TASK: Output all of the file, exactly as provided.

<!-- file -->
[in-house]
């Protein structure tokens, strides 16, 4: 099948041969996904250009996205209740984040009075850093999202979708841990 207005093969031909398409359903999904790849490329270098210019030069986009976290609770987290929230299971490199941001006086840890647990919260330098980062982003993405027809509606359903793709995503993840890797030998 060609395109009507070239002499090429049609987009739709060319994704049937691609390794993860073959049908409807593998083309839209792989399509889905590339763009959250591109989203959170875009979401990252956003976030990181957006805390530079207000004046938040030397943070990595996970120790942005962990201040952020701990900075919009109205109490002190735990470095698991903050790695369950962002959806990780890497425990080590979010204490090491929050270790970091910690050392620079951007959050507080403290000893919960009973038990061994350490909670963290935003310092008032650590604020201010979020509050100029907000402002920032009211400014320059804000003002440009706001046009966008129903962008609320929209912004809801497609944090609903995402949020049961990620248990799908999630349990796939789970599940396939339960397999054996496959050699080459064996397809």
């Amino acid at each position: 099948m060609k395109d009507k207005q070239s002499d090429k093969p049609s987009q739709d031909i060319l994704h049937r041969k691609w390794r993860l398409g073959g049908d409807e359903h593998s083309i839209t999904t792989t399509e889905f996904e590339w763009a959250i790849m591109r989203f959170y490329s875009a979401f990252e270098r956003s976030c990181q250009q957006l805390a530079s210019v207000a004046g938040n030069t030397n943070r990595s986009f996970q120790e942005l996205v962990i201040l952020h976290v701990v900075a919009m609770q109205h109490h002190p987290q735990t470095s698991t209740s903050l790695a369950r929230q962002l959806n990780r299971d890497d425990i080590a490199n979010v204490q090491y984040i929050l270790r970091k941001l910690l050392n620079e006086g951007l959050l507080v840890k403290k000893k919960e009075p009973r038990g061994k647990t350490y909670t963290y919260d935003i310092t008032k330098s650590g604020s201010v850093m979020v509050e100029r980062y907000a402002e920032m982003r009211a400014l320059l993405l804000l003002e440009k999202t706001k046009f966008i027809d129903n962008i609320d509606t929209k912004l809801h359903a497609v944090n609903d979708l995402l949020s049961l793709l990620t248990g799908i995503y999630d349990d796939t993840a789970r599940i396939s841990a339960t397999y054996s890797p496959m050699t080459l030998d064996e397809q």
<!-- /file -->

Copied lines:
[in-house]
């Protein structure tokens, strides 16, 4: 099948041969996904250009996205209740984040009075850093999202979708841990 207005093969031909398409359903999904790849490329270098210019030069986009976290609770987290929230299971490199941001006086840890647990919260330098980062982003993405027809509606359903793709995503993840890797030998 060609395109009507070239002499090429049609987009739709060319994704049937691609390794993860073959049908409807593998083309839209792989399509889905590339763009959250591109989203959170875009979401990252956003976030990181957006805390530079207000004046938040030397943070990595996970120790942005962990201040952020701990900075919009109205109490002190735990470095698991903050790695369950962002959806990780890497425990080590979010204490090491929050270790970091910690050392620079951007959050507080403290000893919960009973038990061994350490909670963290935003310092008032650590604020201010979020509050100029907000402002920032009211400014320059804000003002440009706001046009966008129903962008609320929209912004809801497609944090609903995402949020049961990620248990799908999630349990796939789970599940396939339960397999054996496959050699080459064996397809």
């Amino acid at each position: 099948m060609k395109d009507k207005q070239s002499d090429k093969p049609s987009q739709d031909i060319l994704h049937r041969k691609w390794r993860l398409g073959g049908d409807e359903h593998s083309i839209t999904t792989t399509e889905f996904e590339w763009a959250i790849m591109r989203f959170y490329s875009a979401f990252e270098r956003s976030c990181q250009q957006l805390a530079s210019v207000a004046g938040n030069t030397n943070r990595s986009f996970q120790e942005l996205v962990i201040l952020h976290v701990v900075a919009m609770q109205h109490h002190p987290q735990t470095s698991t209740s903050l790695a369950r929230q962002l959806n990780r299971d890497d425990i080590a490199n979010v204490q090491y984040i929050l270790r970091k941001l910690l050392n620079e006086g951007l959050l507080v840890k403290k000893k919960e009075p009973r038990g061994k647990t350490y909670t963290y919260d935003i310092t008032k330098s650590g604020s201010v850093m979020v509050e100029r980062y907000a402002e920032m982003r009211a400014l320059l993405l804000l003002e440009k999202t706001k046009f966008i027809d129903n962008i609320d509606t929209k912004l809801h359903a497609v944090n609903d979708l995402l949020s049961l793709l990620t248990g799908i995503y999630d349990d796939t993840a789970r599940i396939s841990a339960t397999y054996s890797p496959m050699t080459l030998d064996e397809q």